One panellist ‘not entirely out of sympathy with Jordan’s critique’ was Catherine (Cate) McGregor, formerly a male military officer, now a writer and cricket commentator, who generally is regarded as Australia’s most prominent trans-woman. And because Jordan Peterson came to prominence by resisting Canada’s enforced speech code on gender pronouns, it was reported that both he and McGregor felt ABC had tried to engineer a personality clash.
In fact, during the broadcast there was more agreement than antagonism between the pair, and in many regards Cate McGregor unexpectedly was small-c conservative: ‘I don’t believe that as a minority the trans-community can legislate our way to acceptance. We can’t. We have too often, in my experience, inverted the power relations. We’re a telephone booth minority, despite the argument that there is an epidemic of transgenderism.’
The former Malcolm McGregor had been an outstanding young cricketer and seemingly still plays to a high standard. At a time when Martina Navratilova and Sharron Davies have been attacked by aggressive trans-activists for their commonsense opinions on biological men competing against women, it was welcome to hear Cate McGregor say: ‘I don’t disagree with Jordan that born-males have an enormous advantage in sport.’
Measured, witty – ‘You [Peterson] are outselling Shane Warne. That delights me in two ways because no one has had more bleached blonde hair or had more work done than I. But Warnie is a close second’ – and self-deprecating regarding her transition – ‘Sorry, guys, I ratted on the team’ – unlike so many of the truculent trans-lobby, the good-humoured Cate McGregor is liable to give trans-activism a good name.
One questioner, who in Britain would be disparaged as a grumbling Gammon, albeit one overcooked, complained that free speech is under ever greater threat: ‘The increasing trend here in Australia is that anyone who has a counter-view to the socialists, PC lobby, greens and communist brigade are shouted down, literally, and called racist or homophobic. Any form of rational debate is difficult, if not impossible. How can we counter this?’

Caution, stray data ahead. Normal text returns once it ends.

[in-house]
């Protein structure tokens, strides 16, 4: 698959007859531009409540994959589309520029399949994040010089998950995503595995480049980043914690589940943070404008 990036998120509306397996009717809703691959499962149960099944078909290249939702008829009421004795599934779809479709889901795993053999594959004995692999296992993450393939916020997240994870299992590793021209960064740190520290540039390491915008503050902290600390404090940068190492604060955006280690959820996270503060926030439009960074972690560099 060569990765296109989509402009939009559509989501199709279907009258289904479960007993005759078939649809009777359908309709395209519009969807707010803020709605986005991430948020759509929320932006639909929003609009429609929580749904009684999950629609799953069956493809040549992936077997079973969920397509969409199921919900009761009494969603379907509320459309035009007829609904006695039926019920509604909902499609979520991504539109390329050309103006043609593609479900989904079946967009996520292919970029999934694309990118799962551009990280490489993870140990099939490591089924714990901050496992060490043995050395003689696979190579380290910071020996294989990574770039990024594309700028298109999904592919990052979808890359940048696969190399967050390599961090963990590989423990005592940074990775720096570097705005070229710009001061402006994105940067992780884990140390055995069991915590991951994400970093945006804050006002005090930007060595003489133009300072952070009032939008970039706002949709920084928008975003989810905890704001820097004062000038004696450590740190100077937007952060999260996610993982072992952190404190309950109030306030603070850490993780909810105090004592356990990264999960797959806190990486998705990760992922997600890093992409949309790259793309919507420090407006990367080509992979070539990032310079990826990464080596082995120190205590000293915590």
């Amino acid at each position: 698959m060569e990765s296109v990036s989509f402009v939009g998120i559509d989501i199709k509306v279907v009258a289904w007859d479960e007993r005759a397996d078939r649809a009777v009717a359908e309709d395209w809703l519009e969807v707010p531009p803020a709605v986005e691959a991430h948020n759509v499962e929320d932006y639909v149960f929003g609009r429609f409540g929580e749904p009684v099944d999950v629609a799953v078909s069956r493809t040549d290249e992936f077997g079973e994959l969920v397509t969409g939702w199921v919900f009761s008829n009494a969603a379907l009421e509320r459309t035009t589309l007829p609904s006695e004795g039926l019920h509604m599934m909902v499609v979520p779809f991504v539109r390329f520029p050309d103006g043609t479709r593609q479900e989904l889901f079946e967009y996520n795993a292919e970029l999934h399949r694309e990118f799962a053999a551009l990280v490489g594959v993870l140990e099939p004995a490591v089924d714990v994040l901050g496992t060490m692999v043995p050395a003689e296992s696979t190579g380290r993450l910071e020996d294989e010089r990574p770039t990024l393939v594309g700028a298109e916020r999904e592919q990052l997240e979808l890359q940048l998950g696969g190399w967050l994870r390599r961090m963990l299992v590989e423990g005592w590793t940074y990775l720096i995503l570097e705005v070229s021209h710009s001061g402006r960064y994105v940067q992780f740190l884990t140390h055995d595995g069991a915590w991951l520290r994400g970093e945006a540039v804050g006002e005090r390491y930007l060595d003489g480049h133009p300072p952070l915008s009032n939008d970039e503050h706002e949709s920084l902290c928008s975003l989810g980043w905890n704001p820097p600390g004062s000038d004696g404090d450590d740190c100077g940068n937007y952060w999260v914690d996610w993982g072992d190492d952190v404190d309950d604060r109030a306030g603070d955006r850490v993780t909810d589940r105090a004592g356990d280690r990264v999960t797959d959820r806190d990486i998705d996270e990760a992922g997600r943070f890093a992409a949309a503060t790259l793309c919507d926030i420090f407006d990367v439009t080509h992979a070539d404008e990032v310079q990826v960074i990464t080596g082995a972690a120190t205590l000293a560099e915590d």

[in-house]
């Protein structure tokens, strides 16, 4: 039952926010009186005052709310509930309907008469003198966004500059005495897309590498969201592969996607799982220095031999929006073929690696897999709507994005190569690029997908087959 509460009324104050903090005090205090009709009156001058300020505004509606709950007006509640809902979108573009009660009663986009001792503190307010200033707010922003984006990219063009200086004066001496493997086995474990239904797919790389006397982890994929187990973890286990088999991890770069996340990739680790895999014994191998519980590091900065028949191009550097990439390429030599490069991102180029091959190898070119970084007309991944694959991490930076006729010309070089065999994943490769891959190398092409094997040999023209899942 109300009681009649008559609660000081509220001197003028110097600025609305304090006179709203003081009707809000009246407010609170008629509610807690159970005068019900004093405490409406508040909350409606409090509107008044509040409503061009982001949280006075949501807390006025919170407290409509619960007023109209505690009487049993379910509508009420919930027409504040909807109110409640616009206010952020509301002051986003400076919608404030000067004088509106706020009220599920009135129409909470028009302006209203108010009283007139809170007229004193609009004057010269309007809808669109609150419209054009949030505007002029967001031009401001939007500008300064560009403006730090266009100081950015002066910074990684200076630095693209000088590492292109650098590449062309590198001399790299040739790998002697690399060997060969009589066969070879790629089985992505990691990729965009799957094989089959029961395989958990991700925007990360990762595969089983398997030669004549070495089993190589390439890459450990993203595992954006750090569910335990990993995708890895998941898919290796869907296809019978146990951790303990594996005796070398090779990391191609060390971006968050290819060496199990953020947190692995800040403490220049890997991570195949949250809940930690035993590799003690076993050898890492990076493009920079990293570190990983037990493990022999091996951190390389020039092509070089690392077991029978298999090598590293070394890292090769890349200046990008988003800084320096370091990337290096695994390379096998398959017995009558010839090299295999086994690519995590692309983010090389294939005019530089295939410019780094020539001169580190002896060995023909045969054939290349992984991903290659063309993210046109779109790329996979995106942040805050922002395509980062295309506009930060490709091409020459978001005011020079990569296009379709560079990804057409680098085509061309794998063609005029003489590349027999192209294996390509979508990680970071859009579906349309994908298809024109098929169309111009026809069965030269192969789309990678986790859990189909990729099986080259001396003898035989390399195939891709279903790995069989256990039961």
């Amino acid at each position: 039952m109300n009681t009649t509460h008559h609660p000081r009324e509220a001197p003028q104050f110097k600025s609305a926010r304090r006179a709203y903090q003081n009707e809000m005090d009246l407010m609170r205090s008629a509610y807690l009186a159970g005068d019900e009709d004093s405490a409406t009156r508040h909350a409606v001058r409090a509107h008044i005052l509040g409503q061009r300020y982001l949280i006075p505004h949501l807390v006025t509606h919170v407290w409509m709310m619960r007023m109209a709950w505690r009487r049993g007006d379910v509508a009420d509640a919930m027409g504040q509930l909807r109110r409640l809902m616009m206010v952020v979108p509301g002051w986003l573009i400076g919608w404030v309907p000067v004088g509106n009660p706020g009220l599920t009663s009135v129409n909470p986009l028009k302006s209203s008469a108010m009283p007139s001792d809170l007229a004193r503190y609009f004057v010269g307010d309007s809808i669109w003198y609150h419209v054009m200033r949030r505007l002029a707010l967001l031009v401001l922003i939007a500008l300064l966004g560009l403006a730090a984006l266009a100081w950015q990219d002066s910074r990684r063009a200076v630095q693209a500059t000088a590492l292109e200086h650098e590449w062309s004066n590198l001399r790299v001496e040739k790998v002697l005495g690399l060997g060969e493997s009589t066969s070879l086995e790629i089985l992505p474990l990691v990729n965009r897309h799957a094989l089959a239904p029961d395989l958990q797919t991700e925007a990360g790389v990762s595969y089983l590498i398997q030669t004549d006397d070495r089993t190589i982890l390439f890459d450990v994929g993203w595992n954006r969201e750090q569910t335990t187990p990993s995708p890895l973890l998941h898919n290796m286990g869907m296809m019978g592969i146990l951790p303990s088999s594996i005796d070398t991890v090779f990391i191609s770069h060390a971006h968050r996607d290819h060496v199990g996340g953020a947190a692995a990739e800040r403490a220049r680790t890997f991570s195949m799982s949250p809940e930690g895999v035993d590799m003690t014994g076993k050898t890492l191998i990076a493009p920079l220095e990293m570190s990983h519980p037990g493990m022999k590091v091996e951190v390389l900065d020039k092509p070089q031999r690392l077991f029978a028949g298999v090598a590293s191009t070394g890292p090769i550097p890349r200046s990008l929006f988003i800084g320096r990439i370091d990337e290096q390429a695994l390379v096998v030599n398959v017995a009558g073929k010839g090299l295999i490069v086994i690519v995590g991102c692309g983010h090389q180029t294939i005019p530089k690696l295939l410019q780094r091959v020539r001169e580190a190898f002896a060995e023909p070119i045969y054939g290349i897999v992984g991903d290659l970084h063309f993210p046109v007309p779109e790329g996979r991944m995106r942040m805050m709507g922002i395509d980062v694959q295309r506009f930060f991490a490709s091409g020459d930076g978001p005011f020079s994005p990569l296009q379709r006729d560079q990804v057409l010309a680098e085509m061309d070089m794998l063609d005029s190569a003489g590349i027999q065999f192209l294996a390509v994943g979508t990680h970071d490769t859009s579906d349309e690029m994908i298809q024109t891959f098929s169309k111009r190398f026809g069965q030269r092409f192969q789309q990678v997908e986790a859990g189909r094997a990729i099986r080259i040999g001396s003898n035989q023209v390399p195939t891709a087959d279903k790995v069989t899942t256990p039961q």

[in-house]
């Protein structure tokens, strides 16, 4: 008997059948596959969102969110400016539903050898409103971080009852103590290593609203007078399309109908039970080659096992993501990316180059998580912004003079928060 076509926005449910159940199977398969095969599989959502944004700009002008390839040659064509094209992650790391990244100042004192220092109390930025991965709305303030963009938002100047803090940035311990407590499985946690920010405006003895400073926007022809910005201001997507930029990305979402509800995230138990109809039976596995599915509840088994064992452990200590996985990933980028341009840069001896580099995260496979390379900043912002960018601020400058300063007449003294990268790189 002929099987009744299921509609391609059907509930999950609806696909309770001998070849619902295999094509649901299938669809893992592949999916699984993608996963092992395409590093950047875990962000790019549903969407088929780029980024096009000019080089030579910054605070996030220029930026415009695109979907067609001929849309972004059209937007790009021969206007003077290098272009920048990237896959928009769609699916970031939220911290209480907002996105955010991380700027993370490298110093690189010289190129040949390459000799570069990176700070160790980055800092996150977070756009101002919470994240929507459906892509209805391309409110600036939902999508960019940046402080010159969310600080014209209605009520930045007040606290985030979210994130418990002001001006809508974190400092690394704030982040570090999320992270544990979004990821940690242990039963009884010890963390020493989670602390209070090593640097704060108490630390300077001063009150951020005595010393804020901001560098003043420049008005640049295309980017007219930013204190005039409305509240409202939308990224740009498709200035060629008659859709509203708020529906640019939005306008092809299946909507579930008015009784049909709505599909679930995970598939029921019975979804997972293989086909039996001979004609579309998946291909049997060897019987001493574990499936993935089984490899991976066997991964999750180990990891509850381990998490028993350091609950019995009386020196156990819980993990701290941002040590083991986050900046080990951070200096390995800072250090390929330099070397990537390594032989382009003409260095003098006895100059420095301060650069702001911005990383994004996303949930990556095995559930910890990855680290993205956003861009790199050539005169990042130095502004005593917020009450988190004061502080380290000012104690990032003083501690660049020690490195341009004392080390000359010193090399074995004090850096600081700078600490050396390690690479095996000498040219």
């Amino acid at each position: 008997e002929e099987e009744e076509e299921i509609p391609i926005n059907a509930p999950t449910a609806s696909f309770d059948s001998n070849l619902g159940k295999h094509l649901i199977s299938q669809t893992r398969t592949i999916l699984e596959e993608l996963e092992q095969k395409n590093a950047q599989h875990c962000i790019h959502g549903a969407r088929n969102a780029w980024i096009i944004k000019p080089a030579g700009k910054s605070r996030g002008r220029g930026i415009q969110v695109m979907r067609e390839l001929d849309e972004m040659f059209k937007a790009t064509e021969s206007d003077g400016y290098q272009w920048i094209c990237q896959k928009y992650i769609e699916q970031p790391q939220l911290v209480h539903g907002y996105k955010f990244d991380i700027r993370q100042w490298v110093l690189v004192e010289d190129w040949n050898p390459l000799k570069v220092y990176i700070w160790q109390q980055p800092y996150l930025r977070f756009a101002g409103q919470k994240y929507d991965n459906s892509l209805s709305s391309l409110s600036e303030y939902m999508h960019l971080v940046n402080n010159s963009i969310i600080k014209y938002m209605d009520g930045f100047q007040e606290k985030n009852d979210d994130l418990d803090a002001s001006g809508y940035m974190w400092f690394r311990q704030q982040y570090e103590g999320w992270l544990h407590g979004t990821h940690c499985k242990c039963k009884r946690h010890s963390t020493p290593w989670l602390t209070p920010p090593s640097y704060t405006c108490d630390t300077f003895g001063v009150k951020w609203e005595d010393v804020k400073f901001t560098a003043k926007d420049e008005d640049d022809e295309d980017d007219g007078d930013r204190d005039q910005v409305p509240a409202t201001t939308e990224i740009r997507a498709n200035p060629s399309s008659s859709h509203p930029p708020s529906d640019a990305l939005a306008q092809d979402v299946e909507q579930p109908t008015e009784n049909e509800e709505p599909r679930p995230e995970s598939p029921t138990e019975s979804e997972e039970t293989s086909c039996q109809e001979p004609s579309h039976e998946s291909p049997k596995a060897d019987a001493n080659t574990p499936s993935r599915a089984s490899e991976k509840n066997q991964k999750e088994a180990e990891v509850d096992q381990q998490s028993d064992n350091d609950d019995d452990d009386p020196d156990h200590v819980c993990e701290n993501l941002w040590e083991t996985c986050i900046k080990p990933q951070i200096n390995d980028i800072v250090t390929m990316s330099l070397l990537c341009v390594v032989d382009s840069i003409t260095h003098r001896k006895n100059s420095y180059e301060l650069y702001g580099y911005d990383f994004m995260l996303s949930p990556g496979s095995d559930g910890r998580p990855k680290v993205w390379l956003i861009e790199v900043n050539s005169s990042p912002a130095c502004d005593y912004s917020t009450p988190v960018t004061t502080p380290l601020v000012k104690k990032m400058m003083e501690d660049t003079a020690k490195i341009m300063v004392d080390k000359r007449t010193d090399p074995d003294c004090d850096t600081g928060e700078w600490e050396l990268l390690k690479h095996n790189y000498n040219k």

Jordan Peterson alluded to some of his own experiences with the Leftist mob and concurred: ‘Your claim that if we engage in certain types of discussion this kind of reaction emerges is absolutely the case.’ Dr Peterson prescribed ‘a certain amount of persistence’ and, above all, ‘if you haven’t done anything wrong, do not apologise’.
Yet during the show Peterson did offer an apology – to Right-wing provocateur Milo Yiannopolous. ABC naughtily sprang on Peterson a recording of Yiannopolous taking him to task: ‘Although you talk a good game . . . when it comes down to it you always seem to fold, stay silent or betray your allies.’
Milo is embittered that Peterson once appeared to accept a questioner’s assertion that Yiannopolous, to whom Peterson has referred as a ‘prankster’, is racist. One imagines that this ambush by ABC left the Doc seething, although he retained his customary composure. However, Peterson was surprisingly contrite: ‘I don’t think I did defend you very well at that particular time. I don’t believe you’re a racist. It was a question that caught me off guard in an audience that was exceptionally hostile and surreal. In so far as it might be helpful to you, I offer you an apology for that.’
It was a remarkable admission and not the sort of thing one is likely to see and hear during any forthcoming edition of Question Time. If during the week ahead you watch only one discussion programme, forgo Fiona Bruce and whoever comprises the next edition’s retinue for Remain; instead, invest your time in the full 80-minute broadcast of Jordan Peterson on Australia’s Q&A.